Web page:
Portland Tar Sands Terminal Comments, Moscow Oil & Gas Talk, Monthly WIRT Meetings, Idaho Lakes Rulemaking


As prompted and supported by this Wild Idaho Rising Tide (WIRT) newsletter, please consider maximizing your opportunities to participate in resistance to a Portland, tar sands export, train terminal, a southern Idaho, oil and gas issues presentation in Moscow, rescheduled, monthly, WIRT meetings in Sandpoint and Moscow, and further, public comments and hearings on Idaho navigable lakes, negotiated rulemaking.

Portland Tar Sands Terminal Forum & Comments

Anticipating a big crowd on Monday evening, July 15, from 6:30 to 8:30 pm, at the University of Portland Buckley Center (5000 North Willamette Boulevard), Portland City Commissioners are hosting a public forum and hearing on the Zenith Energy tar sands crude oil terminal on the Willamette River in northwest Portland [1-2].  In 2016, the Commissioners banned new, bulk, fossil fuel terminals, but this company has pre-existing permits.  Although the City is not currently deliberating any Zenith decisions, this listening session provides an important opportunity to again wear red, share concerns, and demand action.  More than seven organizations encouraging participation in the meeting suggest requesting that the City deny all Zenith permits to expand its terminal capacity and dangerous oil-by-rail, for the following, described reasons [1].  Between April 21 and 28, 2019, Extinction Rebellion Portland twice stopped tar sands trains for four days, with 11 arrested and other blockaders amidst a “victory over fossil fuels” garden planted on the terminal tracks [3].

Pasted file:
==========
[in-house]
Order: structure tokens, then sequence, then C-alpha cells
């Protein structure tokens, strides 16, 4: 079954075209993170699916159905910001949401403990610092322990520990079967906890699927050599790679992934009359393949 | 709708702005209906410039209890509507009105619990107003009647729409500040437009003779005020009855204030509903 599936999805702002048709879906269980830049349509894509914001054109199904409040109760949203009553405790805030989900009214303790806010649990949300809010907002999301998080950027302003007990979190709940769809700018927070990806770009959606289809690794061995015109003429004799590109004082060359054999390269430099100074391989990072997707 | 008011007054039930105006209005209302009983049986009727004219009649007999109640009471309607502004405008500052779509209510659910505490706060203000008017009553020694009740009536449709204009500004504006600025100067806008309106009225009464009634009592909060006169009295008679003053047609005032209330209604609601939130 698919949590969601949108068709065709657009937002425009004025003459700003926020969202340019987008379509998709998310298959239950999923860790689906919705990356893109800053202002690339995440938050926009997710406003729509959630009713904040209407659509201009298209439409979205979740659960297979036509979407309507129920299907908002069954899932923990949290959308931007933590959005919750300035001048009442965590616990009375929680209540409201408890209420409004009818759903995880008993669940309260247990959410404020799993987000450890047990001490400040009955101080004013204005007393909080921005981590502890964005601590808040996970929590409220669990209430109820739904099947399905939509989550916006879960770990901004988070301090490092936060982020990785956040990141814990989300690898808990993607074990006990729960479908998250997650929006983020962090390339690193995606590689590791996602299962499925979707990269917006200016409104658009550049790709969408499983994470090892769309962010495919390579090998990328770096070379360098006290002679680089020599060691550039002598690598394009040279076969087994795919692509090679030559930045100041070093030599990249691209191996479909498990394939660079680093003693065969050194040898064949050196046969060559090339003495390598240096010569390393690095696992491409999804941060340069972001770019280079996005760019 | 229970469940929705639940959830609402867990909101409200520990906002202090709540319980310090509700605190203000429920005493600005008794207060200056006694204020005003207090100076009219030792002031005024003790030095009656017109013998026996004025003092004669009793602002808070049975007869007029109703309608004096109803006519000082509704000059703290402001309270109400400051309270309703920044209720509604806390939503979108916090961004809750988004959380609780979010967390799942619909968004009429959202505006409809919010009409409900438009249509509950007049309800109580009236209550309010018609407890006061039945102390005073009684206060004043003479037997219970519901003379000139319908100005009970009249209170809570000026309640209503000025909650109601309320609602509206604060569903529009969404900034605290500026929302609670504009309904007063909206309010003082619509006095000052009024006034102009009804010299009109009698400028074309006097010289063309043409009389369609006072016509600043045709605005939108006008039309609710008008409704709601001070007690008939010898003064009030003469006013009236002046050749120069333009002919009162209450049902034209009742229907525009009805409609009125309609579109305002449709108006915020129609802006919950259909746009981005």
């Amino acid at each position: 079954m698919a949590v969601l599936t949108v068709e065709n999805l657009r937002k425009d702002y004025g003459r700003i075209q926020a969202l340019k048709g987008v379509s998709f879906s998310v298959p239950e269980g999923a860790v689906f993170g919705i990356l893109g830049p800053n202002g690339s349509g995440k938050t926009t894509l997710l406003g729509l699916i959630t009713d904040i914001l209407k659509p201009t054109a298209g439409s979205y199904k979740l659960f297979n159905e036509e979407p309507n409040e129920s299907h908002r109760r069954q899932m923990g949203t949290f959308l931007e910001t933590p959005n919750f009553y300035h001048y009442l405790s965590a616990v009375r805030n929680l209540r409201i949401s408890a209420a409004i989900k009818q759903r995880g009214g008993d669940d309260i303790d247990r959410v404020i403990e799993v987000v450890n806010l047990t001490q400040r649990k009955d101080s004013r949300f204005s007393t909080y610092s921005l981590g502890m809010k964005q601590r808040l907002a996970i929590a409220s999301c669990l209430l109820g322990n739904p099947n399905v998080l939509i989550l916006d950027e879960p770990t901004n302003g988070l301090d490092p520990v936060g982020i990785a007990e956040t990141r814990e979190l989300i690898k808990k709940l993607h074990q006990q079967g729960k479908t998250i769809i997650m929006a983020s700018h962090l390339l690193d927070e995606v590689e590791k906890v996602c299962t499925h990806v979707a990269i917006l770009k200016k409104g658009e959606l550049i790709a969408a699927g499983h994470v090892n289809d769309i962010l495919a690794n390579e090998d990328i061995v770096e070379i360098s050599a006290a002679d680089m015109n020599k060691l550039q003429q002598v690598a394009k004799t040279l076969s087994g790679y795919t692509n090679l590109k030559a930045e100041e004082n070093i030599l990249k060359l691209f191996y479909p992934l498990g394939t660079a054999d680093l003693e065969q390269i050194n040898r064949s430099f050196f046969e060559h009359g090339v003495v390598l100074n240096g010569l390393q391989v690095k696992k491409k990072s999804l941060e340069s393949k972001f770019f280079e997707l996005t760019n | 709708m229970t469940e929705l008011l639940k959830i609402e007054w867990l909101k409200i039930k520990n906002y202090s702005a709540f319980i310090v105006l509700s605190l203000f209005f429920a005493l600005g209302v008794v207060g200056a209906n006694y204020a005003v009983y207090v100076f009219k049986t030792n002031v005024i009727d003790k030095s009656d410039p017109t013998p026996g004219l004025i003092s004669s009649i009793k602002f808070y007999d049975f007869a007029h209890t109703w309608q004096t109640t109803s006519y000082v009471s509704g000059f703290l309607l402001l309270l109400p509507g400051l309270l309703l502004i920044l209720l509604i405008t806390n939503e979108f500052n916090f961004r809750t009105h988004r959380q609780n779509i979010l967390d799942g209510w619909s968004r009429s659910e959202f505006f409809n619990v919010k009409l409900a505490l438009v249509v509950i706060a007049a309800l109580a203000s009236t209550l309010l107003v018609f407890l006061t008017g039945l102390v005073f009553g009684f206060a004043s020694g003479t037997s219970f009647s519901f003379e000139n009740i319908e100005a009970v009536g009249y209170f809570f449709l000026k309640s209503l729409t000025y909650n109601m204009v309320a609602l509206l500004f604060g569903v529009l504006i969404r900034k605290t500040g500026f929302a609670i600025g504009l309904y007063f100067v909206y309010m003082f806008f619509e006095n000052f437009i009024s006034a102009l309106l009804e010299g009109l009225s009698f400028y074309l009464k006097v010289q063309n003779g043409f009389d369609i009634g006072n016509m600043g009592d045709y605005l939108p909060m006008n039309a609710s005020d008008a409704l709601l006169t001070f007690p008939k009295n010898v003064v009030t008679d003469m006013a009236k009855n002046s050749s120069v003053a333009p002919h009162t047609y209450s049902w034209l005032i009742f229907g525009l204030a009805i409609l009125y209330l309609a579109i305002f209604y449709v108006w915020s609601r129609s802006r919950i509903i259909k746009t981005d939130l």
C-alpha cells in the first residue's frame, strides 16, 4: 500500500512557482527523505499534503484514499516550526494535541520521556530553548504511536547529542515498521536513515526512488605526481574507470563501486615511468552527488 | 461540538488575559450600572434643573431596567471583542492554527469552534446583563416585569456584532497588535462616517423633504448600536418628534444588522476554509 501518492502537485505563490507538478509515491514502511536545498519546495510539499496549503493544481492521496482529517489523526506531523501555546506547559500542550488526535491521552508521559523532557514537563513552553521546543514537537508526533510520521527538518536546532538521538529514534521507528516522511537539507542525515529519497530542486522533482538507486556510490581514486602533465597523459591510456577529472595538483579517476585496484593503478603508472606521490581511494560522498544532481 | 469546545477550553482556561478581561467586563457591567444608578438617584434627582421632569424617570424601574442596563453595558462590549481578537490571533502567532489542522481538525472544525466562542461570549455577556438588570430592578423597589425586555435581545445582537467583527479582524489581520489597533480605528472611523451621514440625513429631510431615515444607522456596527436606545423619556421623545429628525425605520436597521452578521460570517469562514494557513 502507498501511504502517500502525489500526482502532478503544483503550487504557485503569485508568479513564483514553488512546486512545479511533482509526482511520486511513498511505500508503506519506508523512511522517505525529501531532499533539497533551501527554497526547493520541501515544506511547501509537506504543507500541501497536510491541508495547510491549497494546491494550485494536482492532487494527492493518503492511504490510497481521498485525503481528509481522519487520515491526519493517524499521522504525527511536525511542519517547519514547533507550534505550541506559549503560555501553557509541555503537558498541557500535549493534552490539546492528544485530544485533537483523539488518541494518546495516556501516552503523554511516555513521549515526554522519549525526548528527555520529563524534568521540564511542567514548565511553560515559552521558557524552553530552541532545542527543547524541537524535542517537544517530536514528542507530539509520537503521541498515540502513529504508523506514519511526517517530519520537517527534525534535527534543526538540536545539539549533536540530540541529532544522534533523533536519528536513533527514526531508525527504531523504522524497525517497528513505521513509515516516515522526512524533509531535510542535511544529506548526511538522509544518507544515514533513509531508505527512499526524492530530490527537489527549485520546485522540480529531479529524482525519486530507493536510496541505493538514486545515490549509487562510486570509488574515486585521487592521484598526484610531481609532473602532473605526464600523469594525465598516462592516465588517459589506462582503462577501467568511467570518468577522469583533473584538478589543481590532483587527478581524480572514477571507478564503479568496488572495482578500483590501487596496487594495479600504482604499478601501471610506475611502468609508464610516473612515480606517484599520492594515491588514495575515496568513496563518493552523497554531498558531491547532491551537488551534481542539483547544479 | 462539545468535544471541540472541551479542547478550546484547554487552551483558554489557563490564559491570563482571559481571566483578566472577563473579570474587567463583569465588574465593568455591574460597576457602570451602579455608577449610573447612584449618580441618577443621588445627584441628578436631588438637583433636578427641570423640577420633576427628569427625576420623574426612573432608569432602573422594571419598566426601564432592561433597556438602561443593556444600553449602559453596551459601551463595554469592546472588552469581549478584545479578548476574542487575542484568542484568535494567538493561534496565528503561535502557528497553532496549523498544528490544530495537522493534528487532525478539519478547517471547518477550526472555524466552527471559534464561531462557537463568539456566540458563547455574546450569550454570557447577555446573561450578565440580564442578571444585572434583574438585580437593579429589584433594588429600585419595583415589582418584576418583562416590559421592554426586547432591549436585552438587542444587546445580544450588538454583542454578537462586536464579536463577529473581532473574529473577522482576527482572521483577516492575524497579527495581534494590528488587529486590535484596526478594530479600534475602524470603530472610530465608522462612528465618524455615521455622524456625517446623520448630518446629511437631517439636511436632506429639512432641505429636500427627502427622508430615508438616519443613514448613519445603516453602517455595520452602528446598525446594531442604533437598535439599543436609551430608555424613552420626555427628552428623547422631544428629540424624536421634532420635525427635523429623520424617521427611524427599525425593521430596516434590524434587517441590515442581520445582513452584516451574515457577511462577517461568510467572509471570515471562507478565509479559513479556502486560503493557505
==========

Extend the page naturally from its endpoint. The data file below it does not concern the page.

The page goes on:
As a former asphalt plant, Zenith has gradually converted its terminal to exporting tar sands crude, and has transformed regional rail lines to less voluminous, Keystone XL pipelines.  Climate-wrecking, Canadian, tar sands extraction and Northwest transportation and production threaten the health and safety of First Nations and their air, water, lands, and traditional subsistence practices.  Two mid-winter, tar sands train derailments and fires in northern Ontario in 2015 proved that “dilbit” (diluted bitumen) is as volatile and flammable as Bakken crude.  Oil companies mix diluents with bitumen (the tar drawn from tar sands) to form more fluid and transportable oil.  But this crude contains odorless and deadly hydrogen sulfide gas that is heavier than air and accumulates in low places if leaked.  Worse than any other grade of oil, dilbit also sinks to the beds of water bodies when spilled, while its diluents evaporate and seriously sicken or kill nearby communities.

According to the Washington Department of Ecology, one to two Alberta and Saskatchewan, tar sands trains pass through Sandpoint and Spokane every week.  Because “Ecology” does not require oil train reports from out-of-state destinations, additional such trains could also be moving across the Northwest toward Portland.  They usually travel south from Canada, through western Washington or north Idaho and Spokane, along the Columbia River, and through Camas and Vancouver, southwest Washington, before crossing the rail bridge to north Portland.  Idaho observers of the Union Pacific Railroad line, which needs more citizen monitors, note that oil train numbers have increased during the last year.  #No2ndBridge activists watching the Burlington Northern Santa Fe (BNSF) Railway tracks through Sandpoint fear that potentially derailed, sinkable tar sands trains may traverse the Lake Pend Oreille rail bridge [4].  Portland, Seattle, and Sandpoint trainspotters are working together to determine tar sands train routes and numbers, but request more north Idaho assistance: Contact WIRT if you can help!